- The Washington Times - Saturday, November 5, 2005

Runaway spending is rapidly surging past $22,000 per household. Current projections are, unless spending is controlled, taxes will need to rise in 10 years by $7,000 per household just to balance the budget. Yet the Senate recently voted to keep a bloated spending bill larded to the max.

The 2006 Transportation, Treasury and Housing and Urban Development (TT-HUD) appropriations bill is stuffed with pork items. Oct. 20, Sen. Tom Coburn, Oklahoma Republican, offered an amendment to strip funding for three of them:

• $200,000 to build an animal shelter in Westerly, R.I.

• $500,000 for a sculpture park in Seattle.

• $950,000 for a new parking lot at an Omaha museum.

Mr. Coburn has no animus toward animals, art or autos. He does, however, ask the right questions: Are these parochial projects national priorities? During wartime? While rebuilding the hurricane-ravaged Gulf Coast?

Mr. Coburn’s idea was to scrap some patently frivolous spending to help pay for truly important projects, such as rebuilding the Gulf Coast. As he noted, the $200,000 earmarked for the “Stand Up for Animals” shelter in Rhode Island could buy six months of emergency housing for 50 families left homeless by Hurricane Katrina.

This logic was alien to most of Mr. Coburn’s colleagues. Prioritize spending? Spend housing funds on housing? What madness is this? The amendment failed, 86-13.

Six in seven senators, it seems, feel it’s more urgent to shelter suburban strays than Americans left homeless by hurricanes.

Just as egregious, only 15 senators voted for Mr. Coburn’s proposal to take money set aside for Alaska’s infamous “bridge to nowhere” and rebuild a vital New Orleans bridge destroyed by Katrina. The rest of the Senate indefensibly chose pork over rebuilding New Orleans with those funds.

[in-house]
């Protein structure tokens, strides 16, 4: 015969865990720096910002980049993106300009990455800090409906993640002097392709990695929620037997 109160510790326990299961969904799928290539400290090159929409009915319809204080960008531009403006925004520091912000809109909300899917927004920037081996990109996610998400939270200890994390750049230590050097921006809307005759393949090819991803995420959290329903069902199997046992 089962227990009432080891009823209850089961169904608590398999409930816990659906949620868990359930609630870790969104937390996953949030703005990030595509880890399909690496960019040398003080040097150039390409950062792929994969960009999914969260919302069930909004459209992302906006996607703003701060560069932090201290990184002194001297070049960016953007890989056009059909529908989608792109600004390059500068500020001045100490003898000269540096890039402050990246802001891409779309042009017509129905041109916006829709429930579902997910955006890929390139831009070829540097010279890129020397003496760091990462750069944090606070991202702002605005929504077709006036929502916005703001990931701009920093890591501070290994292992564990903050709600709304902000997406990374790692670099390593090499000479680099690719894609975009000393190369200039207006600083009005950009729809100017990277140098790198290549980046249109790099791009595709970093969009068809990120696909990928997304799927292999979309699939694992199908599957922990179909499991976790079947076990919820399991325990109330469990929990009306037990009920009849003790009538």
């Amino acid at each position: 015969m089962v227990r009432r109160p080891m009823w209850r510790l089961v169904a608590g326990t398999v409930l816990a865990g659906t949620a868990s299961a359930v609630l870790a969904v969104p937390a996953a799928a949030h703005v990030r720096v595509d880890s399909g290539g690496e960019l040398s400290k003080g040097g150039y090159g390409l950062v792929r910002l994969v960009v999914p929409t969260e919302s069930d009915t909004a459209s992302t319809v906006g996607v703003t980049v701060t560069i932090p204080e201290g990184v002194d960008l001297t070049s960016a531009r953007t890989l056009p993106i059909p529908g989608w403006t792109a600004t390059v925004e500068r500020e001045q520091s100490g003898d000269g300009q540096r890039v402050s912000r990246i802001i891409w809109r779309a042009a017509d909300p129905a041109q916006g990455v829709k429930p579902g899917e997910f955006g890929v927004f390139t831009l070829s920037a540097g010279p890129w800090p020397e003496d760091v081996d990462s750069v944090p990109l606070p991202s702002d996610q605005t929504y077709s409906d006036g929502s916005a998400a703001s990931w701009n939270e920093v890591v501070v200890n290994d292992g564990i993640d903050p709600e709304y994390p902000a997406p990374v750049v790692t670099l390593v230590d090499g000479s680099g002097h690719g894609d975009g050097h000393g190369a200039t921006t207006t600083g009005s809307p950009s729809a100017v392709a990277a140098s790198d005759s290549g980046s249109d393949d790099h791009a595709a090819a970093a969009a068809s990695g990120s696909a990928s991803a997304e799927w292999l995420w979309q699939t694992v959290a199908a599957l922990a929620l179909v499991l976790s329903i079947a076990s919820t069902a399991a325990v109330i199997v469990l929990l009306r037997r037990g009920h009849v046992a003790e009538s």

But perhaps the House of Representatives can do better.

Concerned about a 33 percent spending increase since 2001, House leaders are now trying to decide how to offset Katrina spending by trimming funds elsewhere. One idea offered by Speaker Dennis Hastert: increase to $50 billion five-year entitlement savings from the $35 billion planned last spring.

It sounds ambitious, but actually it’s quite modest: $50 billion represents just half of 1 percent of the $7.8 trillion entitlement spending planned for that period. The challenge is no greater than that faced by a family of four making $50,000 a year and suddenly faced with the need to pay off a $250 emergency-room bill over five years.

Leadership is also considering peeling back 1 or 2 percent of the discretionary budget swollen 48 percent since 2001.

Yet these modest proposals have liberals — and more than a few self-described “conservatives” — screaming. Some contend the proposals single out poor families, which is absolutely false. Half of the planned entitlement savings would come from corporate pension fees, auctions of old television spectrums, revenues from the Arctic Natural Wildlife Refuge (ANWR) and corporate welfare farm subsidies. None of those policies affect low-income families.

As for Medicaid, virtually all planned savings thus far are administrative. These proposed reforms mean Medicaid would grow “only” 40.8 percent, rather than 41.3 percent, over the next five years. Overall, entitlement spending would still increase 31 percent over the next five years. Not exactly the coldhearted “entitlement slashing” of the media accounts.

If lawmakers cannot enact even these basic reforms, how will they ever fix the coming crises in Social Security and Medicare? Without entitlement reform, lawmakers would have to either: (a) raise tax rates every year until they are nearly 60 percent above today’s level in 2050; or (b) immediately begin eliminating programs until 2045, when only Social Security, Medicare, Medicaid and net interest would remain. This would put the nation smack in the midst of uncharted economic waters, and each year’s delay makes the inevitable reforms more expensive and painful.

Against that backdrop, Congress must pursue fiscal sanity, not fiscal suicide. The House leadership’s attempt to reduce spending is a good start, but it must go further by delaying the unaffordable Medicare drug entitlement and setting a moratorium on pork spending. As it stands, Congress’ pork-laden spree threatens the standard of living of every American.

Brian Riedl is the Grover M. Hermann fellow in federal budgetary affairs in the Roe Institute for Economic Policy Studies at the Heritage Foundation.

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